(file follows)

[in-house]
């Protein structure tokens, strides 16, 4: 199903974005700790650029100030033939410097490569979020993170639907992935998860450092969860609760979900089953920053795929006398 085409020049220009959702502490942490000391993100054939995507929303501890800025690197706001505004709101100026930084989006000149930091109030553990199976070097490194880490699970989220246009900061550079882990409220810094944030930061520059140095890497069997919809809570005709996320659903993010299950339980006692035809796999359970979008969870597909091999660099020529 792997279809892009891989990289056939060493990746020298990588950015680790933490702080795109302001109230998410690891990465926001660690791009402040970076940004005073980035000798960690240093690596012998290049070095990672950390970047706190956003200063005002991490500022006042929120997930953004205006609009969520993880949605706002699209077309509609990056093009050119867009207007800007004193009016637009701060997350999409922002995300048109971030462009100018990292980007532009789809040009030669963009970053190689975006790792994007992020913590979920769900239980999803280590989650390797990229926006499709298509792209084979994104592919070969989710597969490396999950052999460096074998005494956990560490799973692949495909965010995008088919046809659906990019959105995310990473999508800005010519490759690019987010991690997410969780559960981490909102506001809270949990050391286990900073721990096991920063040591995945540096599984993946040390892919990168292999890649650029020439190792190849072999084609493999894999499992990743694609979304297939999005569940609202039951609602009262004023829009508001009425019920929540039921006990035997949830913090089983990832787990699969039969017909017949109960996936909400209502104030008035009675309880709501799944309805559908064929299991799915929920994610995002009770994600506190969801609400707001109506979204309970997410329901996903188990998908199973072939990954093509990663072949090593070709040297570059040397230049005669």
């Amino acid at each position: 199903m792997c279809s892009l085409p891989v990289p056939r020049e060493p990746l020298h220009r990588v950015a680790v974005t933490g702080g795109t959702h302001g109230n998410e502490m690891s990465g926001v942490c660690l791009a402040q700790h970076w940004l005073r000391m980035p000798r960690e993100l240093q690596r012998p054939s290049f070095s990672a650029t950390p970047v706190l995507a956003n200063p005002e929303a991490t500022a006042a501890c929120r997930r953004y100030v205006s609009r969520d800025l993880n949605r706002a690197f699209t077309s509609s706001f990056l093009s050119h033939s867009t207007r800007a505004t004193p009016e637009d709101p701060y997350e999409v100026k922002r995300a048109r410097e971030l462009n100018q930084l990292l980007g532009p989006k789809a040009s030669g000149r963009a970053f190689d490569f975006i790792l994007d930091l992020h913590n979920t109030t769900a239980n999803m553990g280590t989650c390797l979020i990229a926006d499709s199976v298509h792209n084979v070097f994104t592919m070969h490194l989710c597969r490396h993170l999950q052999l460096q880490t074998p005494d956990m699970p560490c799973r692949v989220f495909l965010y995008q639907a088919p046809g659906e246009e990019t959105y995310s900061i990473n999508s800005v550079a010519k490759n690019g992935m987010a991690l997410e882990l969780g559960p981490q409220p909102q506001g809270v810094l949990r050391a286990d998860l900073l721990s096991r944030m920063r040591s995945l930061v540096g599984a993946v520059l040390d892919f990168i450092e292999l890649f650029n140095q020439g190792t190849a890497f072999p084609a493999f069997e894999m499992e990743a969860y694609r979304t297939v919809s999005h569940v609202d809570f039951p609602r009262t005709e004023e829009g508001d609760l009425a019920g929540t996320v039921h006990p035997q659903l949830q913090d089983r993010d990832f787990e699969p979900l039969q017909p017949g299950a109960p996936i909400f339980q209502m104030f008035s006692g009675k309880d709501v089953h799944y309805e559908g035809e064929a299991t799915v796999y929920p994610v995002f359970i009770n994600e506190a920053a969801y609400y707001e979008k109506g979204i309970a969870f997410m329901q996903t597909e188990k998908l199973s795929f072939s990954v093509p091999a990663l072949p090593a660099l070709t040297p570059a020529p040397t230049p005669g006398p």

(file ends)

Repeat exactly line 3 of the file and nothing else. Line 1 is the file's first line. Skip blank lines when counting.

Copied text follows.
């Amino acid at each position: 199903m792997c279809s892009l085409p891989v990289p056939r020049e060493p990746l020298h220009r990588v950015a680790v974005t933490g702080g795109t959702h302001g109230n998410e502490m690891s990465g926001v942490c660690l791009a402040q700790h970076w940004l005073r000391m980035p000798r960690e993100l240093q690596r012998p054939s290049f070095s990672a650029t950390p970047v706190l995507a956003n200063p005002e929303a991490t500022a006042a501890c929120r997930r953004y100030v205006s609009r969520d800025l993880n949605r706002a690197f699209t077309s509609s706001f990056l093009s050119h033939s867009t207007r800007a505004t004193p009016e637009d709101p701060y997350e999409v100026k922002r995300a048109r410097e971030l462009n100018q930084l990292l980007g532009p989006k789809a040009s030669g000149r963009a970053f190689d490569f975006i790792l994007d930091l992020h913590n979920t109030t769900a239980n999803m553990g280590t989650c390797l979020i990229a926006d499709s199976v298509h792209n084979v070097f994104t592919m070969h490194l989710c597969r490396h993170l999950q052999l460096q880490t074998p005494d956990m699970p560490c799973r692949v989220f495909l965010y995008q639907a088919p046809g659906e246009e990019t959105y995310s900061i990473n999508s800005v550079a010519k490759n690019g992935m987010a991690l997410e882990l969780g559960p981490q409220p909102q506001g809270v810094l949990r050391a286990d998860l900073l721990s096991r944030m920063r040591s995945l930061v540096g599984a993946v520059l040390d892919f990168i450092e292999l890649f650029n140095q020439g190792t190849a890497f072999p084609a493999f069997e894999m499992e990743a969860y694609r979304t297939v919809s999005h569940v609202d809570f039951p609602r009262t005709e004023e829009g508001d609760l009425a019920g929540t996320v039921h006990p035997q659903l949830q913090d089983r993010d990832f787990e699969p979900l039969q017909p017949g299950a109960p996936i909400f339980q209502m104030f008035s006692g009675k309880d709501v089953h799944y309805e559908g035809e064929a299991t799915v796999y929920p994610v995002f359970i009770n994600e506190a920053a969801y609400y707001e979008k109506g979204i309970a969870f997410m329901q996903t597909e188990k998908l199973s795929f072939s990954v093509p091999a990663l072949p090593a660099l070709t040297p570059a020529p040397t230049p005669g006398p």